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London 2012: locally green, but what about globally?

Double the normal number of overseas visitors will hit Heathrow this year. Department for Culture, Media & Sport

The London 2012 Olympic and Paralympic Games are just around the corner, and promise to be a great global spectacle. At the same time, the organising committee are promising the most sustainable Olympics ever. Can this really be the case when so many people and so much building are involved?

Let’s talk numbers: 14,700 athletes, 25,000 members of the media, up to 70,000 Games Makers (volunteers), and countless administrators and officials will be in attendance. Nine million tickets for various sporting and cultural events are on sale, and a worldwide TV audience of up to 4 billion is predicted. In all senses of the word, these Games are going to be mega.

In events research, we use the term “mega events” to refer to events of a global size, scale and importance. There are only a few examples – Olympic Games, Commonwealth Games, FIFA Soccer World Cup, and World Fairs and Expos are really the only events with such global pulling power.

Mega events have in the past been the subject of much criticism for the perceived (and often real) negative and long-lasting impacts that they have on their host destinations. Perhaps the best known example is the Athens Olympics of 2004.

The environment bears the brunt of the negative impacts during the event. Major issues include the use of non-renewable resources; pollution of soil, air and water; and the generation of large amounts of waste.

However, since the 1990s, the International Olympic Committee (IOC) has been vocal in highlighting the importance of environmental sustainability to successful Olympic bids. Indeed, the IOC now considers the environment to be the third pillar of the Olympic movement, with sport and culture.

Building a stadium is bound to make some mess. Andy Wilkes

The London Organising Committee for the Olympic Games (LOCOG) has been working hard to prioritise the environment, and to go further than any previous Olympic Games. They are aiming to produce a zero carbon, zero waste event (on-site at least). By doing so, they hope to bring about long term environmental benefits to London long after the Games has finished.

The 2012 Olympics is also intended to be the first 100% public transport Games, with up to 800,000 people using the public transport network to access the Games venues on the busiest days. (This claim is making many Londoners think twice about travelling to work).

The LOCOG is the first Organising Committee to be certified to British Standard 8901(Specification for a Sustainability Management Systems for Events), and a Commission for Sustainable London has been set up for independent monitoring of the sustainability of the Games.

These efforts are laudable and will surely help to mitigate some of the negative impacts of the Olympics.

The conundrum is that the Olympic Games and other mega events are part of the problem, as well as trying to be part of the solution. London is expecting half a million overseas visitors this summer, twice the usual number. How can the event claim to be environmentally sustainable when it is the cause of around 250,000 extra passenger journeys, most of which will be air travel? It seems inherently unsustainable.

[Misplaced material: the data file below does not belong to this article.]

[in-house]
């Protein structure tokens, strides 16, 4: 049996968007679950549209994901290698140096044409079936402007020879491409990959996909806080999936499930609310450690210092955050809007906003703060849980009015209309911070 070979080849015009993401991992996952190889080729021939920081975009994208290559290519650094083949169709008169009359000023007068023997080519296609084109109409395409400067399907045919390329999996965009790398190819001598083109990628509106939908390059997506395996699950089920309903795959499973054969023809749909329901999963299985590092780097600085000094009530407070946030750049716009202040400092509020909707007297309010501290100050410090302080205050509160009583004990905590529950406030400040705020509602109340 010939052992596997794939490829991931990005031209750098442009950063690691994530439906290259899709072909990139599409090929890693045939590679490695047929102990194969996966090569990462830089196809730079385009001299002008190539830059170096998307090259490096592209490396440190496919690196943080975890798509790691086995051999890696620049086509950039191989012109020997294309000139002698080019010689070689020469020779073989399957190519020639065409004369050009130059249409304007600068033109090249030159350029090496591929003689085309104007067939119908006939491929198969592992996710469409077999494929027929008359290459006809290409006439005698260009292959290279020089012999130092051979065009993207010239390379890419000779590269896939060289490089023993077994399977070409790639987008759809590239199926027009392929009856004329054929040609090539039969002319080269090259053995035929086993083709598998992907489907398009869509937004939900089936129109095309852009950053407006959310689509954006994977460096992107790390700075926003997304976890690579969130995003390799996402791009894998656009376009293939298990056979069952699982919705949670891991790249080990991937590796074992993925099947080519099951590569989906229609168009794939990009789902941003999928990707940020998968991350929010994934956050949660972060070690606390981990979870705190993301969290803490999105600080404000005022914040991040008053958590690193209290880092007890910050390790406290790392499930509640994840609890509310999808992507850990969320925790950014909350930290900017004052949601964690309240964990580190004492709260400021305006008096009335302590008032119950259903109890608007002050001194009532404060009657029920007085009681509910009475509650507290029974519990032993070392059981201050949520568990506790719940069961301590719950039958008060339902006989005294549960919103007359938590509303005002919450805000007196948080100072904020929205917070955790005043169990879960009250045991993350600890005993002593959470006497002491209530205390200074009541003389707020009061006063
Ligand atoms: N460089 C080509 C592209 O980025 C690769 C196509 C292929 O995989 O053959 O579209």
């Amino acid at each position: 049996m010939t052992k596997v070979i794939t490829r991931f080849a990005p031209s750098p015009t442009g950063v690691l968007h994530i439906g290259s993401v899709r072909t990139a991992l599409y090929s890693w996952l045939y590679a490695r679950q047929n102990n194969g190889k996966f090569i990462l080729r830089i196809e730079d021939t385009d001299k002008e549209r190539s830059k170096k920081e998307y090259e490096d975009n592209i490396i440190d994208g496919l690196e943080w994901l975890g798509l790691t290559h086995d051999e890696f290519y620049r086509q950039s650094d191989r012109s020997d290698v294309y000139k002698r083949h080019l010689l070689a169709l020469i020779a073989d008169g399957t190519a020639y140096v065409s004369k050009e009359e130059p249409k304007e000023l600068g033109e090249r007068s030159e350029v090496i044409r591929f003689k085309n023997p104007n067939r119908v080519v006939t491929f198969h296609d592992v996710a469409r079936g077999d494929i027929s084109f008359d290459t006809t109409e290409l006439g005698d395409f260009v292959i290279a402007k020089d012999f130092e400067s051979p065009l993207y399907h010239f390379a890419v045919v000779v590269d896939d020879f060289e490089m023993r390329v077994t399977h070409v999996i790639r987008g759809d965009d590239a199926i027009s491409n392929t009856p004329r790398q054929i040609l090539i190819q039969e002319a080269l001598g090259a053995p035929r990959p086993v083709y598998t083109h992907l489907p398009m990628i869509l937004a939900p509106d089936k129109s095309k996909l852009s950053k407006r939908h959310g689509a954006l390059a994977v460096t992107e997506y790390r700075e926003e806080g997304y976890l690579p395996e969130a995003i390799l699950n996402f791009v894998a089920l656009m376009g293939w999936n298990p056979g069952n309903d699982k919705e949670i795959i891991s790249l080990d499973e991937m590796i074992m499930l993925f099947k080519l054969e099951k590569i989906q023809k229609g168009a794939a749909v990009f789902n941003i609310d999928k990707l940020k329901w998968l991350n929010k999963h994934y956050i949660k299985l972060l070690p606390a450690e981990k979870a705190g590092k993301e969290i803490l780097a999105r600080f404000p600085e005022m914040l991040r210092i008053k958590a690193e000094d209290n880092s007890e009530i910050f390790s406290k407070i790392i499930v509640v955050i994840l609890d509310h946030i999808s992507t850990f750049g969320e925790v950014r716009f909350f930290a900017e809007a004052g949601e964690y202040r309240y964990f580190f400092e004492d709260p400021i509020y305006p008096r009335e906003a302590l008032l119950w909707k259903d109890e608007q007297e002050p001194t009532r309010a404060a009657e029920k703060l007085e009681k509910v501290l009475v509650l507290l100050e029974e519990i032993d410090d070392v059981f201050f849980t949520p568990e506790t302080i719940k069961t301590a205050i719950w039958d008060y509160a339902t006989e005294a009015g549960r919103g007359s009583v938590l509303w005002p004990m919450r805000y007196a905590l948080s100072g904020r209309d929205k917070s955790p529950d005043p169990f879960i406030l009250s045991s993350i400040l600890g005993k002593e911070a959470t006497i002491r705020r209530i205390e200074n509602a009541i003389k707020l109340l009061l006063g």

The environmental initiatives also seem localised to the host destination and limited to the duration of the event itself. For example, it is difficult to ascertain whether the carbon emissions calculations of the London Olympics include GHG emissions caused by the air travel of visitors to the UK. It seems that very little attention has been paid to the holistic global environmental consequences of this, or indeed any other mega events.

The Olympics will create hundreds of thousands of trips that wouldn’t otherwise be taken, but many will be on public transport. Matt Lancashire

To take the argument to its logical conclusion, the only environmentally sustainable thing to do is not hold the event at all. Of course, this is not an option.

Better perhaps to look at how the Games can be used in a positive way by the host destination. The Olympic Games have a strong social component, allowing destinations to revitalise derelict and disadvantaged parts of the host city and create better infrastructure that remains as a legacy for those living there.

Mega events also offer an unrivalled opportunity to capture media attention – by promoting the Games as sustainable, LOCOG is arguably further normalising pro-environmental behaviour, and sending a strong message to the world about how seriously we should take environmental issues.

The Games are about a lot more than just the six weeks of competition. The definitions of sustainability (although complex and contested) include the notion of longevity – the Olympic Games, by their very definition as mega events, are one-off undertakings. They are not intended to sustain beyond the period of the event itself. Despite the best efforts of the LOCOG in attempting to minimise or mitigate negative environmental impacts, the Olympic Games are not truly green, and probably never will be.

But the real value of the Olympics and other mega-events may lie in the opportunity to leave a positive social legacy for the residents of the host city, while setting a strong (albeit imperfect) example for the rest of the world.

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